Why should William Morris enthusiasts concern themselves with the work of French philosopher Alain Badiou, who is eighty years old today? Well, with his more technical philosophical work, such as his magnum opus Being and Event (1988), perhaps they needn’t and shouldn’t; it is the kind of foundational and systematic project that we thought the Derridean moment of French philosophy had done away with for good, and it can be forbiddingly mathematical too into the bargain (yet let us recall that Morris put a lover of mathematics, Bob the weaver, into the early chapters of News from Nowhere).
But with Badiou’s political thinking (which is not, after all, in the end divorced from his philosophy), Morrisians in my view definitely should take a lively interest. For he is the major advocate in our time of what he terms the ‘communist hypothesis’, and if you regard Morris, at his strongest, as a communist thinker – ‘I call myself a Communist, and have no wish to qualify that word by joining any other to it’, he declared in May 1889 – then there is a nominal continuity here which may be worth exploring. Moreover, since Badiou calls for a post-Leninist, non-party communism (whatever this might mean), then there may be more specific parallels with Morris’s own, pre-Leninist, utopian communist thinking that should be looked at. The attempt to revive communist thinking today, in people like Badiou and Slavoj Žižek , may offer an opportunity for making Morris’s work current and suggestive in new ways.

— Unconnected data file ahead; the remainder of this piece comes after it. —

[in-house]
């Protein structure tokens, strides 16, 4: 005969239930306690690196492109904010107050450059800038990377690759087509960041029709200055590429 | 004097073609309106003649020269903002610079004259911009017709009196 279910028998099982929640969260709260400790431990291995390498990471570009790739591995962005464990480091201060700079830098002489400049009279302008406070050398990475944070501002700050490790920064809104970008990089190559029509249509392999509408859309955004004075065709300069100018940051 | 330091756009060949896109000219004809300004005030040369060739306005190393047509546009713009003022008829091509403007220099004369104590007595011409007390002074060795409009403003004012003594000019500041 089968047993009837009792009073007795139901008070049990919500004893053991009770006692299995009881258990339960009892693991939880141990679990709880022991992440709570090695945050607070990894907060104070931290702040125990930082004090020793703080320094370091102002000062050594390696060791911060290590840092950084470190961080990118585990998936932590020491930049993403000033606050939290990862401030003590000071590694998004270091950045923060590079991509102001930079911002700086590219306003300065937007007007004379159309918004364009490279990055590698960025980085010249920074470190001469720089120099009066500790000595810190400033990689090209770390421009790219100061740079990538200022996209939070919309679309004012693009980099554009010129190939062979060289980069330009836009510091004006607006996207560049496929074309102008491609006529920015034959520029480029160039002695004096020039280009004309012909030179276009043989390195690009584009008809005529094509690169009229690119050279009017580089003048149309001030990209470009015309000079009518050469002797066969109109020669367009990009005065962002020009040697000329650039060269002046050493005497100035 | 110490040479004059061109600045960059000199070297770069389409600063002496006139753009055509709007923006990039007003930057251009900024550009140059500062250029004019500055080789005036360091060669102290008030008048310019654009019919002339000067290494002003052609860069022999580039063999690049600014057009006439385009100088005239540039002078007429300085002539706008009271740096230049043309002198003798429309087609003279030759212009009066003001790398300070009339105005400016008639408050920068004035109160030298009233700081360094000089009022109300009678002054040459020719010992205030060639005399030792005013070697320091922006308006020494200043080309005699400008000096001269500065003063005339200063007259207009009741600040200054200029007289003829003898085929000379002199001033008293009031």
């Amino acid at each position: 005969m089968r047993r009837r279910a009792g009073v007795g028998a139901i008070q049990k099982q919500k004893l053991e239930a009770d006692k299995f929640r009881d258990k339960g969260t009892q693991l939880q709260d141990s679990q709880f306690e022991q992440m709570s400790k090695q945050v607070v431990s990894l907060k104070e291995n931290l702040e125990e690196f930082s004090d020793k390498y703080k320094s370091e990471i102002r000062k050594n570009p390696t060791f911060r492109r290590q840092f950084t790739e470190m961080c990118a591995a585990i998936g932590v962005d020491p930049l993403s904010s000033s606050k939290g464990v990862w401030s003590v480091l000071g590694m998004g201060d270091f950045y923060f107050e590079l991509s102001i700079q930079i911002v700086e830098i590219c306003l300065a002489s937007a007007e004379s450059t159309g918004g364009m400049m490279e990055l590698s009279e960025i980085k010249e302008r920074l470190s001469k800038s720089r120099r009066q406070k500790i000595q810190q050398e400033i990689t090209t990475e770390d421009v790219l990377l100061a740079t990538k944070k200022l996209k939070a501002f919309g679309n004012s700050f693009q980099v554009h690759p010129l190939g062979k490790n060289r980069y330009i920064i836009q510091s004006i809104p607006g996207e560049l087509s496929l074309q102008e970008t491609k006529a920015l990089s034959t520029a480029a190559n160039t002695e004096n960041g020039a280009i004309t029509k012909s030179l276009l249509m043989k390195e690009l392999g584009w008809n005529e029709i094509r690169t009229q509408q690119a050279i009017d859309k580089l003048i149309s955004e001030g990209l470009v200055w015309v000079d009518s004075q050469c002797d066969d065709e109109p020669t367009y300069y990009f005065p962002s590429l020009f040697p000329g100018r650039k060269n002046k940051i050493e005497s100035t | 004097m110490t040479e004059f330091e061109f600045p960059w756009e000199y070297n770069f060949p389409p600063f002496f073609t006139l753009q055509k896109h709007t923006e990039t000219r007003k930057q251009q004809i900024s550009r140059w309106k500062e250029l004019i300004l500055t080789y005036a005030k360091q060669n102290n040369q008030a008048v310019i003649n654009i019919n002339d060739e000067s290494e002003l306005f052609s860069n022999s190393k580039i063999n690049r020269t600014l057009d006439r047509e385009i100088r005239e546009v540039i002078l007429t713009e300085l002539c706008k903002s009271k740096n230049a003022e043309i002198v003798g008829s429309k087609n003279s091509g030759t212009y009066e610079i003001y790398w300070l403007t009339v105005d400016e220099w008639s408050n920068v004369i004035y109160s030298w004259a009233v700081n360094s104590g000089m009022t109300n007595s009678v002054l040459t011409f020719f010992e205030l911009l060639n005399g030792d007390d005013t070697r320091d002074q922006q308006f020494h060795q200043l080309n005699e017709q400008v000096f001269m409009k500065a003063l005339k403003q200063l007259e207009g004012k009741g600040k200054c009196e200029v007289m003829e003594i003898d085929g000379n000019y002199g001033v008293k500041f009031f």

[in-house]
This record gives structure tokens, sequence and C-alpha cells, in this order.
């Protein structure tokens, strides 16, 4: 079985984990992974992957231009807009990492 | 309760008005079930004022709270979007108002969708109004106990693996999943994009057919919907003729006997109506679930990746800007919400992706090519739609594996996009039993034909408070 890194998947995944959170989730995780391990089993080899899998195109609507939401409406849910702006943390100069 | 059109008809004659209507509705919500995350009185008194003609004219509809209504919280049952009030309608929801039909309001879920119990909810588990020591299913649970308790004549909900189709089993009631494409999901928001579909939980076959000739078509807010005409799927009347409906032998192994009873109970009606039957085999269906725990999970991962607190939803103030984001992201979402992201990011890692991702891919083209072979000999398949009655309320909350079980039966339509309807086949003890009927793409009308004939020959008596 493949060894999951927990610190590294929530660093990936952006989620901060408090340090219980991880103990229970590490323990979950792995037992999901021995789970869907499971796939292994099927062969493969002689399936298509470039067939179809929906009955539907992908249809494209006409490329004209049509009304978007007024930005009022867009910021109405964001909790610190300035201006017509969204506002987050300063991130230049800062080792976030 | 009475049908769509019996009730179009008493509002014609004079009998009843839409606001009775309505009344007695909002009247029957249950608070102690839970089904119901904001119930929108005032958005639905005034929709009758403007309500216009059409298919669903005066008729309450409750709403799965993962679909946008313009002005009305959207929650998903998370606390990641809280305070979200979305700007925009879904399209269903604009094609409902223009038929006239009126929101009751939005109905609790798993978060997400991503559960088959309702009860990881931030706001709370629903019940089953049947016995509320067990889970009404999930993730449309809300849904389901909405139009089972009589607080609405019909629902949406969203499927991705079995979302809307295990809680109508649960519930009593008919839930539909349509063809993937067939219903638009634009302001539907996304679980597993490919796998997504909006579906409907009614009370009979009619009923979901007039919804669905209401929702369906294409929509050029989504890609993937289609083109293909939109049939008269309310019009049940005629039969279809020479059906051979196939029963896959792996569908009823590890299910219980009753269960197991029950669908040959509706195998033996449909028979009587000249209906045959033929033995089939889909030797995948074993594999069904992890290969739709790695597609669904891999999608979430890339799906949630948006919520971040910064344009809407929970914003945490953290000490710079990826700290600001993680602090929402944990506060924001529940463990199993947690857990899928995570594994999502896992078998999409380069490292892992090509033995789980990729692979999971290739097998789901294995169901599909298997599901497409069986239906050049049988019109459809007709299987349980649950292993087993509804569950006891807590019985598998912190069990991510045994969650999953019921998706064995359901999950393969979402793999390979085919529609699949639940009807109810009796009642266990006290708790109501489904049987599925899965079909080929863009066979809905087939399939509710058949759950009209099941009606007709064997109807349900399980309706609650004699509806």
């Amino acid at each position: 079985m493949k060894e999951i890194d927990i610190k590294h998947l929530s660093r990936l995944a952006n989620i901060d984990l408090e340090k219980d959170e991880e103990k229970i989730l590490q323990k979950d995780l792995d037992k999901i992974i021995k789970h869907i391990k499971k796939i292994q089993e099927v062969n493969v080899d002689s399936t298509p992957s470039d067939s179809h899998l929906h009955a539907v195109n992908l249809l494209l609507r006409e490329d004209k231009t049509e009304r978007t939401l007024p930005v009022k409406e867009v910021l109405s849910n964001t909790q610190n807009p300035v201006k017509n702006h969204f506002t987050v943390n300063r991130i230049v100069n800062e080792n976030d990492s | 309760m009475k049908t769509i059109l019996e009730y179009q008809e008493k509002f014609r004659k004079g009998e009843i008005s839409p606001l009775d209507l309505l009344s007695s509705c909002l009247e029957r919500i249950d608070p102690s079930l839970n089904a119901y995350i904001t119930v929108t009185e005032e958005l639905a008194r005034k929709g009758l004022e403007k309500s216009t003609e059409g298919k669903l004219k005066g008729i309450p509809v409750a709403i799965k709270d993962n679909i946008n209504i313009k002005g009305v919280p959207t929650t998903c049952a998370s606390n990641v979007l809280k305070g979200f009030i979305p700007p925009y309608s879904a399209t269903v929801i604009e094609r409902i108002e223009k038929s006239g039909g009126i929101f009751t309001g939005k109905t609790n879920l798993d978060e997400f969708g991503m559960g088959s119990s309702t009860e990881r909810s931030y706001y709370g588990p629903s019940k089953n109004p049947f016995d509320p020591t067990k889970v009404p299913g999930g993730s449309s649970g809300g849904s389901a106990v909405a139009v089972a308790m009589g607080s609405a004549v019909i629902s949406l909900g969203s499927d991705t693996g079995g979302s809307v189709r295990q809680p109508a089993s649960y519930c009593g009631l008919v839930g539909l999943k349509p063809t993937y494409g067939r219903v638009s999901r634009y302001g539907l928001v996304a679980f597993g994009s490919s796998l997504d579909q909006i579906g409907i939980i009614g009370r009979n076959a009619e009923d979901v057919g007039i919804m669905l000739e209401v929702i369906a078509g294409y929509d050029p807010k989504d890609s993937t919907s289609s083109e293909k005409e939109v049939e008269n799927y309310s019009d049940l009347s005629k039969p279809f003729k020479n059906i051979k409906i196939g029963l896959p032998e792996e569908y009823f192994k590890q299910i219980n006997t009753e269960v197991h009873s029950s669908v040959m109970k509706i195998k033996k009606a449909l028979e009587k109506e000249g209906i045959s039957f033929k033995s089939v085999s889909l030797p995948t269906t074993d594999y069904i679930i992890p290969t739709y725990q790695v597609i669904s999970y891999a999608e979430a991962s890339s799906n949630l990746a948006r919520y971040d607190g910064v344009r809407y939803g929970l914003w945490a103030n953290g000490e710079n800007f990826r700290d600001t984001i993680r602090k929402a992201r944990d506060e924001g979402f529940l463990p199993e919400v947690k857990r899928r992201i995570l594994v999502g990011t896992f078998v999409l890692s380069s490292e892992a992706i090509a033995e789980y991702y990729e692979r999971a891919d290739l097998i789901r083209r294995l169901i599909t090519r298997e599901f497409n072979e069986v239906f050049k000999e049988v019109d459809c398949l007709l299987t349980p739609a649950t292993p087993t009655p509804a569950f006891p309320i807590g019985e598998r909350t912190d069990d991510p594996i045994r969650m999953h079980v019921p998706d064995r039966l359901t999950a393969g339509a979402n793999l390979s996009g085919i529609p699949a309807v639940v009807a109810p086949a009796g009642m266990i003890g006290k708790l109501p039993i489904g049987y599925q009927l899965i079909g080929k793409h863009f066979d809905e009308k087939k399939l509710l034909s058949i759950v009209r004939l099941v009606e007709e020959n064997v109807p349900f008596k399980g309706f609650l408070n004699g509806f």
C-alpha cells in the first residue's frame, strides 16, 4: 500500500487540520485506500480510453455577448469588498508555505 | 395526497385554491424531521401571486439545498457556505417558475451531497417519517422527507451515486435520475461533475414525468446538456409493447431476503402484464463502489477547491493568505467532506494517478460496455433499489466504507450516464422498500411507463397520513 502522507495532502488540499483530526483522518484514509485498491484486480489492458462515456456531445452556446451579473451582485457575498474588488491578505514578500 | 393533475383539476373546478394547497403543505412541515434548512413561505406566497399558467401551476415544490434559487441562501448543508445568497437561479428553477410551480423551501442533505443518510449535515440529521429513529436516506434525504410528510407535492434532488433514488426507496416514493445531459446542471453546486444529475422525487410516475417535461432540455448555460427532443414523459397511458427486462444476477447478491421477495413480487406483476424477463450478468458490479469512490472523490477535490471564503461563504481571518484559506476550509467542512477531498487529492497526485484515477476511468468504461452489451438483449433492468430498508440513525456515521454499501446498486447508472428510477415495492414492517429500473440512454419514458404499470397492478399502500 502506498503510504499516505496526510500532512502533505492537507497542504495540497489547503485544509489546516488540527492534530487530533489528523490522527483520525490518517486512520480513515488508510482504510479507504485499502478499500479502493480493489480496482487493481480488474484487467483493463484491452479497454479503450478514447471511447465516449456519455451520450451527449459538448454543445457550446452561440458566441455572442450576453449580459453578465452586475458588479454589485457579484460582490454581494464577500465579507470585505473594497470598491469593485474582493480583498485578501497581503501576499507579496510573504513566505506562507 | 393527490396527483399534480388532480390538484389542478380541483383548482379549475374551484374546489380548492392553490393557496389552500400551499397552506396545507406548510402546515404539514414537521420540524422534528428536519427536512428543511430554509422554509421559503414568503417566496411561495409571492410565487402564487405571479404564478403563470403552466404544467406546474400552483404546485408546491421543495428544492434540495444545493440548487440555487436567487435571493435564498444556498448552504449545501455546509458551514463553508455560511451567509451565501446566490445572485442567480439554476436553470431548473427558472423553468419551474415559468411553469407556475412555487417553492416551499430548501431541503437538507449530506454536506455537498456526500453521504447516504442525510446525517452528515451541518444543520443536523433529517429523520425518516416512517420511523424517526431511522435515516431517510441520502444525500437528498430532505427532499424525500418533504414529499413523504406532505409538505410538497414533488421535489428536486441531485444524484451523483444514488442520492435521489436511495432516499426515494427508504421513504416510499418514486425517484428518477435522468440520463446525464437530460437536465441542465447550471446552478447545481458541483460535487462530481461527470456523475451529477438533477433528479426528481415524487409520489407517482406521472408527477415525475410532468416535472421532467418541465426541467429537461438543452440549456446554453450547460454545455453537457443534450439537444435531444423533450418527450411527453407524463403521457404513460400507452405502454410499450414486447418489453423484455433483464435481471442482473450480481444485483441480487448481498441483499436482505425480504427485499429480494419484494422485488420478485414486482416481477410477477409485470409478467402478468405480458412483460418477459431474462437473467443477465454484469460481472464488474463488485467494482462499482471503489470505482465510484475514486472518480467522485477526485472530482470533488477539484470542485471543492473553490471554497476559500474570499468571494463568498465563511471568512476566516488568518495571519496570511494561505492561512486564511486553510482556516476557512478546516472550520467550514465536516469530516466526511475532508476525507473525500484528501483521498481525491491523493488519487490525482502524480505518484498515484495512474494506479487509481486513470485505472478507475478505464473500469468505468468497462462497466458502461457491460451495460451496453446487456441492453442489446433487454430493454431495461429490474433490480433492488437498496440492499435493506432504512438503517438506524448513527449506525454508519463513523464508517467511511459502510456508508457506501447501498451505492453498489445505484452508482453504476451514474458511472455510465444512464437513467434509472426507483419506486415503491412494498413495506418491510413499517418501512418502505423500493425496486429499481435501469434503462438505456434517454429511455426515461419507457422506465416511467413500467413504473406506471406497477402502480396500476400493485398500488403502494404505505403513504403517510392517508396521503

So ‘joyeaux annniversaire’ to Alain Badiou – may he have many more years of pathbreaking thought and active militancy! And if, in the age of Donald Trump, we seem further than ever from the reinvention of communism as a utopian social goal, then we shall need all the intellectual resources that we can draw on to that end, past and present.